On Tuesday, Colbert responded to the whole #cancelcolbert hashtag war. His response was very Colbert-esque in owning his right wing persona, taking a jab at all who joined the brouhaha such as Michelle Malkin, CNN, and the rest of the news media. Getting laughs with each bit of description and defense, I would say it was largely successful on his part, but somewhat unsatisfactory for me, because it lacked the one thing I was wanting from the whole thing, and knew I would never get. For him to drop the act for a second and address the issue, but that wouldn't happen, because that would stop the laughs.
One thing I thought was interesting though, is that he did not actually play the Ching Chong Ding Dong bit again but he merely made reference to it. He jokingly says "He is a character, he is not me!" and says "He thinks.. well you'd have to ask him but he's not returning my calls." Maybe everything that went down the last few days made the show realize the Ching Chong Ding Dong character was a bridge too far, that playing the character again would only incite more of a reaction. If that is what they realized, then I'm glad.
Regarding my original post, there was great discussion in the comments section. Though I am really glad and grateful for that, and most comments were very tactful and thought provoking, I did get numerous comments, (some in the comments section of other blogs) telling me to "Take a joke." and "How about you get a sense of humor?" One person in the comments section of the blog wrote this in reference to my question as to why he used Asians to jab at Synder:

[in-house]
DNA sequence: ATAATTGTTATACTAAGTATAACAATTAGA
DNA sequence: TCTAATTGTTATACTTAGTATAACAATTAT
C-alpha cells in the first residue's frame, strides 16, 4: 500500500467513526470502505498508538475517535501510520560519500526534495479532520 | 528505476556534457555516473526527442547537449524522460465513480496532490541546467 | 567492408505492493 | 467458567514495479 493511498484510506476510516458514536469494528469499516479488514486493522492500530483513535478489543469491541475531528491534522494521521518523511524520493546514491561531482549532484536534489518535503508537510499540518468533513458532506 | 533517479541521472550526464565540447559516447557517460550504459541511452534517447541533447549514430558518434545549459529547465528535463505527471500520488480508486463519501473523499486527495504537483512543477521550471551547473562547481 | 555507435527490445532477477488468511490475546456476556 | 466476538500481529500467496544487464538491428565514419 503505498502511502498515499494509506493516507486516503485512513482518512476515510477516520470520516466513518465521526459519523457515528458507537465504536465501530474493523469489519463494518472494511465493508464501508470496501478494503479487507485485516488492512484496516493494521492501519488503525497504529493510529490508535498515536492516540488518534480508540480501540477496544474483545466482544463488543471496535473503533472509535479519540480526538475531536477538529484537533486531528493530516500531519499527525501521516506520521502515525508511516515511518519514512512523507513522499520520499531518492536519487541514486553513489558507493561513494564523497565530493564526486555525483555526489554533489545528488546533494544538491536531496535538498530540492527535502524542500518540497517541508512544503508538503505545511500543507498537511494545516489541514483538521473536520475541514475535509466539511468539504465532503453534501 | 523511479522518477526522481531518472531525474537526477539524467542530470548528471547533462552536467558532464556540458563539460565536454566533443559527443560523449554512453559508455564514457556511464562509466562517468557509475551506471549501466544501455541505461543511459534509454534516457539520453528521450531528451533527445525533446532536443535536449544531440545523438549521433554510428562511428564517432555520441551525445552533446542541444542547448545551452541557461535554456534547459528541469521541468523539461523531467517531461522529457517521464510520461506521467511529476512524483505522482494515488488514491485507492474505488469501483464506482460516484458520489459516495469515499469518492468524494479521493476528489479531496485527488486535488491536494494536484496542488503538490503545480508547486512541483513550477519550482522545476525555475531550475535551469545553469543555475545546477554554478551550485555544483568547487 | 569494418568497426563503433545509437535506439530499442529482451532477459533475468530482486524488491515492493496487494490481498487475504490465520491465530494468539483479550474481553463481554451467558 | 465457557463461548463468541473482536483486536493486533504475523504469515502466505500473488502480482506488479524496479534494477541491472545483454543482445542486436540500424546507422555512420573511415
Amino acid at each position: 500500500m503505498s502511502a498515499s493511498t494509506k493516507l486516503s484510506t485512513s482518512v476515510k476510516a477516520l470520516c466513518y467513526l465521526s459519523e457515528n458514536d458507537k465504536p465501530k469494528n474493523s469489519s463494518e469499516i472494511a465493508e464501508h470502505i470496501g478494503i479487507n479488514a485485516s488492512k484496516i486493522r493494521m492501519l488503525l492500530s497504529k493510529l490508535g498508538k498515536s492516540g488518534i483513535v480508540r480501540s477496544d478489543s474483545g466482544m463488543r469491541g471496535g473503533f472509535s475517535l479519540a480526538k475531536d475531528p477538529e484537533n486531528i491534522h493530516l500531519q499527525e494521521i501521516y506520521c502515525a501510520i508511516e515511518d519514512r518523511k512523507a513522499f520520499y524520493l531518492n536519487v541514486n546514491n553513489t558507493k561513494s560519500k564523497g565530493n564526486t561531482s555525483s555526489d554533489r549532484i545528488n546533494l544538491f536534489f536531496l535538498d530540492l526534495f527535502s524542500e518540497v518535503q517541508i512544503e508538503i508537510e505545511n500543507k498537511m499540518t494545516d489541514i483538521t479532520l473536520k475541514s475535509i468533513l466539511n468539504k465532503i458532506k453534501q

"Expected to react in less of an embarrassing manner?" So I'm just expected to NOT be offended when I watch Colbert play a slanty-eyed-ignorant-Asian, who he says is a "Chinaman." I'm expected to sit tight and laugh like everyone else? Says who? Others noted time and time again that it is satire, and the whole purpose was to expose Dan Synder. I get that. I got that from the very beginning but again like I said, the words he used and the caricature he played, in it of itself is offensive to me and is offensive to many other Asian Americans. Why? Because we've had a long standing history with them. There was a point in my life when I had to watch my back walking home, because someone might throw gravel my way. When I was walking down the hallway in school, there was a good chance someone would utter a slur and push me into a locker. In class, kids would poke my back with their number 2 pencils, and utter those same slurs again. Day in and day out I experienced these things, and lastly, there was a point in my life where I couldn't go a day without a classmate saying "Ching Chong Ding Dong" at me, and calling me a "chink" replete with making slanty eyes. When they did, I knew they never saw me for who I was, all they saw was a slanty eyed ignorant caricature like the one Colbert so aptly personified. These experiences have become an indelible part of who I am. Like it is with anything, the scars only made me stronger, knowing what I wasn't, made me keener on who I was. The higher I had to climb to dig out, the better I got at reaching. But when I see things like the CCDD bit that Colbert did and him saying "The Ching Chong Ding Dong Foundation for Sensitivity to Orientals or Whatever" it brings me back to those times. Seeing others laugh at those words makes me think that people don't understand how people have been affected by them. That is why I felt like I had to write my original post. Also, I'd like to think for the most part, we as a country have greatly improved in understanding Asian Americans and I would like that progress to continue so my kids don't have to grow up in a world where they are bullied for something they should be proud of. The reaction to the post and the comments for the most part, gives me hope we are going in the right direction.